Zak, who has also performed studies to localize the brain’s computing of utility, notes that such work revolutionizes the kinds of questions that economists can study.
“In economics we generally think of this utility function as pretty much uniform across individuals,” he said. “Now we can ask all kinds of questions about that. How stable is it, how different is it across people, why do you prefer coffee and I prefer tea? What if the price of coffee went up twice as much, what if you haven’t drunk coffee in two weeks? Do you value it more, do you value it less? These are really basic questions that may affect things like how things are priced in the market and it may affect how we design laws.”17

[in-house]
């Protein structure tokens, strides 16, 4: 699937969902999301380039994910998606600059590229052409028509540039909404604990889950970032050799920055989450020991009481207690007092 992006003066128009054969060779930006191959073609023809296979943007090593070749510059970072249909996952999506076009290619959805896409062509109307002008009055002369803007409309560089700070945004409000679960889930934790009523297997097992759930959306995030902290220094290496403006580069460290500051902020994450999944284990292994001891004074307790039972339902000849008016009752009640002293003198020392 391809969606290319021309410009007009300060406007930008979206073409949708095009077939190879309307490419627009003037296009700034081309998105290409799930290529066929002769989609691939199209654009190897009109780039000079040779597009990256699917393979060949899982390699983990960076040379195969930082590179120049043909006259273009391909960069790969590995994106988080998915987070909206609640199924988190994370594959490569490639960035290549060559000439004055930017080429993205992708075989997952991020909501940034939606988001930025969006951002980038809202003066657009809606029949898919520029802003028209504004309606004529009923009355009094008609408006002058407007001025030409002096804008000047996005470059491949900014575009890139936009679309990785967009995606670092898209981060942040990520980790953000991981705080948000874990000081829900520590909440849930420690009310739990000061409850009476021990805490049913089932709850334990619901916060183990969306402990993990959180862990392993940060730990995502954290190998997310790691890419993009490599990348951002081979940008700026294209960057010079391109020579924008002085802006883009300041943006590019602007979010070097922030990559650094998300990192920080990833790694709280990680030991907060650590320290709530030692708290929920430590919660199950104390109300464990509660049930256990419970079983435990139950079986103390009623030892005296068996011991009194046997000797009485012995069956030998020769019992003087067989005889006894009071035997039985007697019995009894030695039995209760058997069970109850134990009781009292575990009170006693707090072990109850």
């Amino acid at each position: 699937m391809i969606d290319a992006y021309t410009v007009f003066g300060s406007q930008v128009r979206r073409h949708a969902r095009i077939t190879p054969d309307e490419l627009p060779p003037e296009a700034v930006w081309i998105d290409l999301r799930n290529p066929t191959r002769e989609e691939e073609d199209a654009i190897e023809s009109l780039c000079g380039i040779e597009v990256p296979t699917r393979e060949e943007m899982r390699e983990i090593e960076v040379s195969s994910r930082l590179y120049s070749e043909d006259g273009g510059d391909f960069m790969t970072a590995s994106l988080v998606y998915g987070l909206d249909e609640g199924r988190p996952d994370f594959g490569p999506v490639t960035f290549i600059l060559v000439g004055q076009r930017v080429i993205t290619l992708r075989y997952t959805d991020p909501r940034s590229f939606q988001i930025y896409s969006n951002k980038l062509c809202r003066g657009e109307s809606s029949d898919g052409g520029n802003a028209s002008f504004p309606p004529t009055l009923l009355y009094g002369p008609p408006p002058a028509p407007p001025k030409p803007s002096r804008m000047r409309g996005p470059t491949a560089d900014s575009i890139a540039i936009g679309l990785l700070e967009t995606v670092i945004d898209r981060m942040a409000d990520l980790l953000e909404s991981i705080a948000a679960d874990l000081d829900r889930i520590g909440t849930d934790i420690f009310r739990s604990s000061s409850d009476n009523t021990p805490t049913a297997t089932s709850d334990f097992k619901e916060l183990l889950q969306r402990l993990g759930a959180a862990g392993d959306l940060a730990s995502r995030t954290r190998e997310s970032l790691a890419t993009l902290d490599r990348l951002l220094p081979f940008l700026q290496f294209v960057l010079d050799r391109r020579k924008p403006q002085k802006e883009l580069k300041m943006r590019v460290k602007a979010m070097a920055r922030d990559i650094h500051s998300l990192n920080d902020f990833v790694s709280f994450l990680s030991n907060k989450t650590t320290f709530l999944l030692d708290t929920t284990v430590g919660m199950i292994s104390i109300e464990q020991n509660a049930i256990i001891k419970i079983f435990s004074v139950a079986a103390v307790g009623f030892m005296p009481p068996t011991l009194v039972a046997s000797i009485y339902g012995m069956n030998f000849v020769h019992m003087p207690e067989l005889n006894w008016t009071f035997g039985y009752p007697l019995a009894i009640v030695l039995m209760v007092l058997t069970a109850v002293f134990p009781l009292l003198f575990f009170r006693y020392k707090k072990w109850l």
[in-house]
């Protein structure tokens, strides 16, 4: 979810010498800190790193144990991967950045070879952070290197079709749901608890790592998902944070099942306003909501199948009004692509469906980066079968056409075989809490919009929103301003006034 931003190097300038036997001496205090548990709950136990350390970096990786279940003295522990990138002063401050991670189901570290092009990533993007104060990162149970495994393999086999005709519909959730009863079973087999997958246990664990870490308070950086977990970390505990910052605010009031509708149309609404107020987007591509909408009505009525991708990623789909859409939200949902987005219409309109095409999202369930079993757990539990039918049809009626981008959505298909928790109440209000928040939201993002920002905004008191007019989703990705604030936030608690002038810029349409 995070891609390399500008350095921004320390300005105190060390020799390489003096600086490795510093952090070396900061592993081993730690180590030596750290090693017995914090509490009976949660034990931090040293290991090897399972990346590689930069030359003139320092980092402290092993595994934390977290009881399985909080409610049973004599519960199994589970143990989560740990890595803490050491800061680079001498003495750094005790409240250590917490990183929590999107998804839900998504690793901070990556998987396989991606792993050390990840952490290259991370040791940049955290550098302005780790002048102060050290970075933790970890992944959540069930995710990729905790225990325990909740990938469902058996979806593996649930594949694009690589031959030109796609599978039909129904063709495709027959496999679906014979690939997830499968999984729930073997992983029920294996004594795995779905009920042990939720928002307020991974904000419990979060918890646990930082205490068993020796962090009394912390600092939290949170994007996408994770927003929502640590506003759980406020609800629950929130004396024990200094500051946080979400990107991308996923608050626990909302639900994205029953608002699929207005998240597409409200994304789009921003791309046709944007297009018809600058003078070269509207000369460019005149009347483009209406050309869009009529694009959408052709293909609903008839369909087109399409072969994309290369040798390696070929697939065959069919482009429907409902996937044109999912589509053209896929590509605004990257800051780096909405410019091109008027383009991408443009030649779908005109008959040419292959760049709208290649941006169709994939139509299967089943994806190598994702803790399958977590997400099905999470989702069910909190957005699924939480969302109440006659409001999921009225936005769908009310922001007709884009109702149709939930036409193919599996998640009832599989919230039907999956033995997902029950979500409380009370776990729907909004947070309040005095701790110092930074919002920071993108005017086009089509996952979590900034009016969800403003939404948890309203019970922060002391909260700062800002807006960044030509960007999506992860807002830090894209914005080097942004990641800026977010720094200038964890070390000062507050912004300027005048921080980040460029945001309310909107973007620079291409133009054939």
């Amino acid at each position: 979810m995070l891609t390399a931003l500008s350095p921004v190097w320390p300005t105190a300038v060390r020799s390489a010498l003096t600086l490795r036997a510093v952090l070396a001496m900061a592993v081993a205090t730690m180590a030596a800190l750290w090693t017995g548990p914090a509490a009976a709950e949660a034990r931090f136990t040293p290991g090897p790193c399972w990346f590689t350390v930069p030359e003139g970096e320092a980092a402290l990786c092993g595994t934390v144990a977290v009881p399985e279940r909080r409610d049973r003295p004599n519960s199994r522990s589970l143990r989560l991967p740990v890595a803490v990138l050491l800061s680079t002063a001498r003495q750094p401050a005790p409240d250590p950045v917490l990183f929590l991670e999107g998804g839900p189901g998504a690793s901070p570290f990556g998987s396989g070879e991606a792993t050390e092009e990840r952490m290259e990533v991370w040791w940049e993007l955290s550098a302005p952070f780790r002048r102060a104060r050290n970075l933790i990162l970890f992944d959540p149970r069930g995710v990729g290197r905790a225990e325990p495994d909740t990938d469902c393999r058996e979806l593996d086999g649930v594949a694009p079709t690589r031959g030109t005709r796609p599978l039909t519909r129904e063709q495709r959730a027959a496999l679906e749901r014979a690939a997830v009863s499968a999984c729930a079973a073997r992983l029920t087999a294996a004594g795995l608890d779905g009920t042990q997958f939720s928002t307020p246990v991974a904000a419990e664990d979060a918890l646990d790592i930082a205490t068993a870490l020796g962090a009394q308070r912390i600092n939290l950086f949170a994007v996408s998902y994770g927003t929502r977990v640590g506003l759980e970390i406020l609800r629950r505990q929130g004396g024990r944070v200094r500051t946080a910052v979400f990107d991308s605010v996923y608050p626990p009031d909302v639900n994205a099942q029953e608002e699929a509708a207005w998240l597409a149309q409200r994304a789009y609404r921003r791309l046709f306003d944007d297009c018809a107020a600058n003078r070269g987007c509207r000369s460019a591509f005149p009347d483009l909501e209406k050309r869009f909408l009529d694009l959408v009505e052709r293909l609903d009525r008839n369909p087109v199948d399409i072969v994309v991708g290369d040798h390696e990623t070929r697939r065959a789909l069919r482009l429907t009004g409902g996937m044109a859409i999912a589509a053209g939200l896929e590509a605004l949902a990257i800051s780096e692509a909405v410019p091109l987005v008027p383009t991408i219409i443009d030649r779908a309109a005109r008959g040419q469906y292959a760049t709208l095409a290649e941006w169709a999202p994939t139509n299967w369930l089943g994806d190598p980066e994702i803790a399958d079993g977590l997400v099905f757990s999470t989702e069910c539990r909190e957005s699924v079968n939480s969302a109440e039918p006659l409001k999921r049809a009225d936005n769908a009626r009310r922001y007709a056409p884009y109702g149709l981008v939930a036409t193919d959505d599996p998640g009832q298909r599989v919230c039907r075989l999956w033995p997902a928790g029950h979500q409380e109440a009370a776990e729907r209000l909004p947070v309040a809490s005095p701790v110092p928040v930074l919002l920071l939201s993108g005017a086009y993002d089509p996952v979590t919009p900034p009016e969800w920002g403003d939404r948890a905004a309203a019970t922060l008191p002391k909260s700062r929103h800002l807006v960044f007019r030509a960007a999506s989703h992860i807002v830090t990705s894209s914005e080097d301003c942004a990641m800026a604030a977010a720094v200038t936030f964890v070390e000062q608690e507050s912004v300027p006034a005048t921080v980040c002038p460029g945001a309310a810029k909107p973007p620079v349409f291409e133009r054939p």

Yet while neuroeconomics may provide the foundation for understanding individual behavior and differences, it cannot alone provide the Code of Nature, or a science of human behavior like Asimov’s psychohistory. History comprises the totality of collective human behavior in various forms of social interaction— politically, economically, and culturally. It’s in understanding human culture that science must seek a Code of Nature, and game theory provides the best tool for that task.